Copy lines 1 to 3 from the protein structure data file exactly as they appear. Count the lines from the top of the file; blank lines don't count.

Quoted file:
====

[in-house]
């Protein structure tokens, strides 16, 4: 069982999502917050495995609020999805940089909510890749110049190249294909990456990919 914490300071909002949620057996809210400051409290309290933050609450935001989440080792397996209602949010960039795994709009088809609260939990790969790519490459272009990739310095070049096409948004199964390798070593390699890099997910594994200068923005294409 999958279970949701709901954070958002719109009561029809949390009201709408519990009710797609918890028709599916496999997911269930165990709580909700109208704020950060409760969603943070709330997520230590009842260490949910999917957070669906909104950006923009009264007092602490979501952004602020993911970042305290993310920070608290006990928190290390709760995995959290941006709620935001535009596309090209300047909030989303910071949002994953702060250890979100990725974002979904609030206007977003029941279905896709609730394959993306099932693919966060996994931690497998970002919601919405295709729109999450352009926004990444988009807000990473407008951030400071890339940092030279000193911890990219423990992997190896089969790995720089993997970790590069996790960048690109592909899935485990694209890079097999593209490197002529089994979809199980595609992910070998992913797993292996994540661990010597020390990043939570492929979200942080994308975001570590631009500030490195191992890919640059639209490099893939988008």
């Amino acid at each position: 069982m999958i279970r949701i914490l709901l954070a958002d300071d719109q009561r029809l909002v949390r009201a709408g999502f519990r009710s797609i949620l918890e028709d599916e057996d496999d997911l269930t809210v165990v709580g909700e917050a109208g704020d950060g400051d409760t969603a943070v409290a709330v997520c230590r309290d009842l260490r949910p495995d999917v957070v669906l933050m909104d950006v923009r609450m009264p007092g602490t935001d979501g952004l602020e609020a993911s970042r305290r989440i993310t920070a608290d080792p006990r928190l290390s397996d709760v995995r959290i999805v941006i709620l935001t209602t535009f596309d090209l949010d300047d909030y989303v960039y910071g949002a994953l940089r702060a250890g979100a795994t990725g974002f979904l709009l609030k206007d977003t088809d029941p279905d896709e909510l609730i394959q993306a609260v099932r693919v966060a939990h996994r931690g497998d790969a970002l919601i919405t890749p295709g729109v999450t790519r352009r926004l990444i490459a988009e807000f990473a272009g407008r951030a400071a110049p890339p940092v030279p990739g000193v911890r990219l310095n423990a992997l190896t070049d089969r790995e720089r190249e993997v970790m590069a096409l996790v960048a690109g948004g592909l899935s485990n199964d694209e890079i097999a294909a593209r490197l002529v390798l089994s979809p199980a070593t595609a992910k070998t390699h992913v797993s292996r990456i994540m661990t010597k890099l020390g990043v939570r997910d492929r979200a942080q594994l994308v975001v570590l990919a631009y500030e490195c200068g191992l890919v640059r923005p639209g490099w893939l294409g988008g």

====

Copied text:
[in-house]
């Protein structure tokens, strides 16, 4: 069982999502917050495995609020999805940089909510890749110049190249294909990456990919 914490300071909002949620057996809210400051409290309290933050609450935001989440080792397996209602949010960039795994709009088809609260939990790969790519490459272009990739310095070049096409948004199964390798070593390699890099997910594994200068923005294409 999958279970949701709901954070958002719109009561029809949390009201709408519990009710797609918890028709599916496999997911269930165990709580909700109208704020950060409760969603943070709330997520230590009842260490949910999917957070669906909104950006923009009264007092602490979501952004602020993911970042305290993310920070608290006990928190290390709760995995959290941006709620935001535009596309090209300047909030989303910071949002994953702060250890979100990725974002979904609030206007977003029941279905896709609730394959993306099932693919966060996994931690497998970002919601919405295709729109999450352009926004990444988009807000990473407008951030400071890339940092030279000193911890990219423990992997190896089969790995720089993997970790590069996790960048690109592909899935485990694209890079097999593209490197002529089994979809199980595609992910070998992913797993292996994540661990010597020390990043939570492929979200942080994308975001570590631009500030490195191992890919640059639209490099893939988008």
């Amino acid at each position: 069982m999958i279970r949701i914490l709901l954070a958002d300071d719109q009561r029809l909002v949390r009201a709408g999502f519990r009710s797609i949620l918890e028709d599916e057996d496999d997911l269930t809210v165990v709580g909700e917050a109208g704020d950060g400051d409760t969603a943070v409290a709330v997520c230590r309290d009842l260490r949910p495995d999917v957070v669906l933050m909104d950006v923009r609450m009264p007092g602490t935001d979501g952004l602020e609020a993911s970042r305290r989440i993310t920070a608290d080792p006990r928190l290390s397996d709760v995995r959290i999805v941006i709620l935001t209602t535009f596309d090209l949010d300047d909030y989303v960039y910071g949002a994953l940089r702060a250890g979100a795994t990725g974002f979904l709009l609030k206007d977003t088809d029941p279905d896709e909510l609730i394959q993306a609260v099932r693919v966060a939990h996994r931690g497998d790969a970002l919601i919405t890749p295709g729109v999450t790519r352009r926004l990444i490459a988009e807000f990473a272009g407008r951030a400071a110049p890339p940092v030279p990739g000193v911890r990219l310095n423990a992997l190896t070049d089969r790995e720089r190249e993997v970790m590069a096409l996790v960048a690109g948004g592909l899935s485990n199964d694209e890079i097999a294909a593209r490197l002529v390798l089994s979809p199980a070593t595609a992910k070998t390699h992913v797993s292996r990456i994540m661990t010597k890099l020390g990043v939570r997910d492929r979200a942080q594994l994308v975001v570590l990919a631009y500030e490195c200068g191992l890919v640059r923005p639209g490099w893939l294409g988008g």